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December 12, 2003
Book Review--How Does it Pay to Be Green?
    by William Baue

An empirical study finds a positive relationship between environmental and economic performance when environmental strategies are factored into business decisions.

How Does it Pay to Be Green? brings the business case for corporate environmental responsibility a step closer to the tipping point. However, the book is not likely to push it over the edge into widespread acceptance for a number of reasons. A glance at the subtitle suggests the first reason: An Analysis of the Relationship between Environmental and Economic Performance at the Firm Level and the Influence of Corporate Environmental Strategy Choice. This alone will scare off readers, and when they discover the book is a revised dissertation written for a German doctorate, they may run and hide. The fact that it is only available from German publisher Tectum-Verlag does not help.

Readers interested in socially responsible investing (SRI) and corporate social responsibility (CSR) should not shy away from the book, though, for several reasons. First, the book is in very readable English, and employs academic jargon only when necessary. Most importantly, the book presents very thorough arguments for companies to develop environmental strategies and for investors to consider the positive relationship between a firm’s environmental strategies and its economic performance. If not required reading, the study at the very least warrants SRI and CSR advocates’ familiarity with its conclusions.

“The objective of this research is to establish the relationship between the environmental performance and economic performance at the firm level in the European Union (EU), and to analyse the influence of corporate environmental strategy choice on the environmental competitiveness of firms,” writes author Marcus Wagner.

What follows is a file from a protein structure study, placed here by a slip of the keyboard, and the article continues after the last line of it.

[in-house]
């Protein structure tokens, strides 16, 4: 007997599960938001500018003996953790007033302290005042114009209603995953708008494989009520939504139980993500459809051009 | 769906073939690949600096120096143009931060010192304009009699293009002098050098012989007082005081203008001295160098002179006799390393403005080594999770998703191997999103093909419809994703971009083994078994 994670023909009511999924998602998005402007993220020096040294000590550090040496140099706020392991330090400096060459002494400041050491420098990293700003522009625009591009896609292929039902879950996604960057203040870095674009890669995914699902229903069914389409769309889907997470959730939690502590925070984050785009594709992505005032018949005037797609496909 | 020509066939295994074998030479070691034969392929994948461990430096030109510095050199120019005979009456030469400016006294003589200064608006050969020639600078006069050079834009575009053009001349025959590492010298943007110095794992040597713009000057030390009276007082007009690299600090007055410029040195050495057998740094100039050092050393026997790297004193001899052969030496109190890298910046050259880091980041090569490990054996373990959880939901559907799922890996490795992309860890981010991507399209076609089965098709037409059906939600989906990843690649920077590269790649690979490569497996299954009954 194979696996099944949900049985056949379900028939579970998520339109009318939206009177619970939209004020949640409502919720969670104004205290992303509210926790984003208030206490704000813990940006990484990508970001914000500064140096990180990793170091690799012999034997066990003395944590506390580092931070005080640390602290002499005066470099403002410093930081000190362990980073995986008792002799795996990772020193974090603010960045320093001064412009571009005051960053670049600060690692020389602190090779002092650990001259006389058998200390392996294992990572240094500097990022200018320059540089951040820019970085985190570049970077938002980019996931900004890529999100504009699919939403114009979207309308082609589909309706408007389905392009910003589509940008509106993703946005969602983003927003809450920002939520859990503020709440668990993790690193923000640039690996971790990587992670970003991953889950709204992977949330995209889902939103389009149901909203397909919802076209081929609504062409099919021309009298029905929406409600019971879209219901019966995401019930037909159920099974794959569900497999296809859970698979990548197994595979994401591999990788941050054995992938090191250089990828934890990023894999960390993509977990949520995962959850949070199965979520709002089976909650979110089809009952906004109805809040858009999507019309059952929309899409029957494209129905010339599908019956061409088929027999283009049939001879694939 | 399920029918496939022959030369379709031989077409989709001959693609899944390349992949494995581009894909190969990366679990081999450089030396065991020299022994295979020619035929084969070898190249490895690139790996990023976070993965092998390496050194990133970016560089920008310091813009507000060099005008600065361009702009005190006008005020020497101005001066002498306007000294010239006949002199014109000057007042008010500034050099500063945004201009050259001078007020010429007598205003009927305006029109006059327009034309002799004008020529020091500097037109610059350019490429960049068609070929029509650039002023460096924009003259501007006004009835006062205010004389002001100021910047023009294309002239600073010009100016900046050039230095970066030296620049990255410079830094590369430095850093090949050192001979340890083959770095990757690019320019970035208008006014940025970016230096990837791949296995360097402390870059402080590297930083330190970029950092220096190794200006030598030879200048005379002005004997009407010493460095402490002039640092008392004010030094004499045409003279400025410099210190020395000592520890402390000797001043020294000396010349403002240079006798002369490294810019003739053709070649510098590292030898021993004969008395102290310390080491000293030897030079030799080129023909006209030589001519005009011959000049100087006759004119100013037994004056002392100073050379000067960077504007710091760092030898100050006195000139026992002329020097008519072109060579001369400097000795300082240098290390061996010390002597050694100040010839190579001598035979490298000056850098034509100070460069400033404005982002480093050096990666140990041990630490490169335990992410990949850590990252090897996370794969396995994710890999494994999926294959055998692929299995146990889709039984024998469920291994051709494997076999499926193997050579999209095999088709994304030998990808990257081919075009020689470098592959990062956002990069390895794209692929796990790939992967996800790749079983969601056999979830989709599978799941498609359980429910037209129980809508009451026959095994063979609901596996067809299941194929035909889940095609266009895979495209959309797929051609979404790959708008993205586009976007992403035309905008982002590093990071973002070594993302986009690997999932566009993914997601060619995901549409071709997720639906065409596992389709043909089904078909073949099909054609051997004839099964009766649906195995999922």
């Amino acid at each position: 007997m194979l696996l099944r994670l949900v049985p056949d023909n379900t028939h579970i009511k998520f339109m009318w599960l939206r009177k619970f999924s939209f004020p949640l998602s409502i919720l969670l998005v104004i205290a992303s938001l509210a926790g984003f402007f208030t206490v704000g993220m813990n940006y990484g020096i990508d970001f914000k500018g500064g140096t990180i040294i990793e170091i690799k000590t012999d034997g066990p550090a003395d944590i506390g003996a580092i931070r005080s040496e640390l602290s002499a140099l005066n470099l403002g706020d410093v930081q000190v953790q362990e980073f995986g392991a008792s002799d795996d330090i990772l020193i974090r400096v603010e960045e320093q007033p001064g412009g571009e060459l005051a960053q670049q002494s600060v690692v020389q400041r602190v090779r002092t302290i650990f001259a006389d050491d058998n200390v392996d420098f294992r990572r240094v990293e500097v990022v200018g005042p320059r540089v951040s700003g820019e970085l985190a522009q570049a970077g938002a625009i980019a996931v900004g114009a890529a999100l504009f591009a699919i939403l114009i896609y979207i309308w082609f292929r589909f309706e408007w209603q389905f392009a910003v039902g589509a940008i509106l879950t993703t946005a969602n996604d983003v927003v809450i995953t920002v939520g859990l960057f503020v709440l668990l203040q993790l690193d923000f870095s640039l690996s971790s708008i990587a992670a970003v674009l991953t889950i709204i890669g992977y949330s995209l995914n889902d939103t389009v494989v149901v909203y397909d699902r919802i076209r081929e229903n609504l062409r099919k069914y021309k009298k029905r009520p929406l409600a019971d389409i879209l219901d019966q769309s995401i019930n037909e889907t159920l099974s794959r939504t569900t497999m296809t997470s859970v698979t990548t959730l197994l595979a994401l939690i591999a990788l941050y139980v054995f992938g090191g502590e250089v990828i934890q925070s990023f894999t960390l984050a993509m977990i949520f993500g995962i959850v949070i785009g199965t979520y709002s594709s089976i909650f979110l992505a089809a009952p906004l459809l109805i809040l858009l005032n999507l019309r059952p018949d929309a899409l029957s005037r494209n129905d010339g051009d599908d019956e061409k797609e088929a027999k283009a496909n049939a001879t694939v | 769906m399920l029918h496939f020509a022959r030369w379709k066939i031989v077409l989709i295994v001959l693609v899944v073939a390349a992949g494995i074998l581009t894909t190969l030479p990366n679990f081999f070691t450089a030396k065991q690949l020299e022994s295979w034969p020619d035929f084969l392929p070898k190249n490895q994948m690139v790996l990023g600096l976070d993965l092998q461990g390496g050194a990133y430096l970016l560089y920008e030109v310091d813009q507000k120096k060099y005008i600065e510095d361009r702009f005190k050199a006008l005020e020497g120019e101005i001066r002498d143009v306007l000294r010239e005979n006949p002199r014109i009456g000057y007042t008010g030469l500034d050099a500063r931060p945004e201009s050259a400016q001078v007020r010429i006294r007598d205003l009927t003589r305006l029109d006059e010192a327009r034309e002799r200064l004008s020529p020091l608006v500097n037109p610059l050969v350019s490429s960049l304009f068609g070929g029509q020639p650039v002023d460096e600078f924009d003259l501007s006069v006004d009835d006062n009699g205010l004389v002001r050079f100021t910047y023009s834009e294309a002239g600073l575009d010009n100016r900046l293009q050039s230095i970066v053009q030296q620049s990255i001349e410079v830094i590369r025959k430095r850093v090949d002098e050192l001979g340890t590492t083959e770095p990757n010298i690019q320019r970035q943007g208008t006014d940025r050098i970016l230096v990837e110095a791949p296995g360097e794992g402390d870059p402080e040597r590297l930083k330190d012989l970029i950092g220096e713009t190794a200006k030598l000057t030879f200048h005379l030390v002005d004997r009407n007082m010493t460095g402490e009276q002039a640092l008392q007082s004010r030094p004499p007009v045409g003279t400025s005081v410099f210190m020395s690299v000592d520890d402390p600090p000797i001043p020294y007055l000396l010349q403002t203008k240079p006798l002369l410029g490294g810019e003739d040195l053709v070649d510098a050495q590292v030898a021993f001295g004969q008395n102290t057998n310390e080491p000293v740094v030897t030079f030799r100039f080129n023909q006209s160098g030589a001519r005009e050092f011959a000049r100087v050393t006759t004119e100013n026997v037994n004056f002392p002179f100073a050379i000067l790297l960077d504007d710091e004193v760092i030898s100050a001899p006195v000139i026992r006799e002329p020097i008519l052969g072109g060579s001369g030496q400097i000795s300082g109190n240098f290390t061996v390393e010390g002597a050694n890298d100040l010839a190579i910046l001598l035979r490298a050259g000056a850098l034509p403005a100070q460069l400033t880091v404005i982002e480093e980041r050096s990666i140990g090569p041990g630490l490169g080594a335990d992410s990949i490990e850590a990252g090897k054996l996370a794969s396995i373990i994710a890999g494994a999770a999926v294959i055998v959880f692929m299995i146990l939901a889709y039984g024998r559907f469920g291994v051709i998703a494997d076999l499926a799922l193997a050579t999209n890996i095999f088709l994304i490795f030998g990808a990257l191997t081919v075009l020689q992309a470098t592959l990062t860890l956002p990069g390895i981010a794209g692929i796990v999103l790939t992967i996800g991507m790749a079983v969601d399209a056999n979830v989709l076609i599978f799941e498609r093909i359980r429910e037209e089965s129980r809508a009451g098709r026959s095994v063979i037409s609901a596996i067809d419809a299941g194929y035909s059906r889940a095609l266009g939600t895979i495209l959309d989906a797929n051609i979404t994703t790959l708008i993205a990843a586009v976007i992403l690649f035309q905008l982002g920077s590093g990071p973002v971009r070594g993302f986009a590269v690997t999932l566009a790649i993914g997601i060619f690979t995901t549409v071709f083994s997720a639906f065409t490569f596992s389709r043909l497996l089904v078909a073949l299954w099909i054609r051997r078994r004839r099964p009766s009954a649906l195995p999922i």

Dr. Wagner conducts research on environmental management strategies under the Chair of Corporate Environmental Management at the University of Lueneburg in Germany and the Centre for Environmental Strategy at the University of Surrey in the UK.

The empirical research proceeds in a two-step approach. First, the study examines the physical environmental performance indicators of companies in the pulp and paper industry in four EU countries (Germany, Italy, the Netherlands, and Great Britain) in relationship to their short-term profitability.

This research finds that pulp and paper firms’ environmental performance do not seem to influence the tracked economic measures much, which is consistent with the theoretical proposition outlined in the excellent literature review section of the book. (This literature review alone is worth the price of admission, as it summarizes the “traditionalist” view that a negative relationship exists between economic and environmental performance and the “revisionist” view that a sometimes-positive relationship exists.)

The first phase findings do suggest, however, that corporate environmental strategies (CES) may have an important influence on economic performance, so this relationship is next examined.

“[F]irms that actively pursue a value-oriented CES seem to be most likely to achieve a positive relationship between environmental and economic performance,” writes Dr. Wagner. “Opposed to this, firms, which do not actively pursue such a strategy, seem to be less likely to bring about such a positive relationship.”

“One key factor for a positive relationship seems to be strategy choice by the firm,” he continues. “One key factor for a negative relationship seems to be sector membership of a firm.”

Namely, firms in environmentally intensive sectors may have trouble creating a positive relationship between environmental and economic performance. However, these companies can neutralize their predisposition to a negative relationship through environmental strategizing.

The book ends with some recommendations, though the public policy suggestions are rather generalized. The future research proposals, on the other hand, sketch a roadmap tipping the business case for corporate environmental responsibility into the mainstream.


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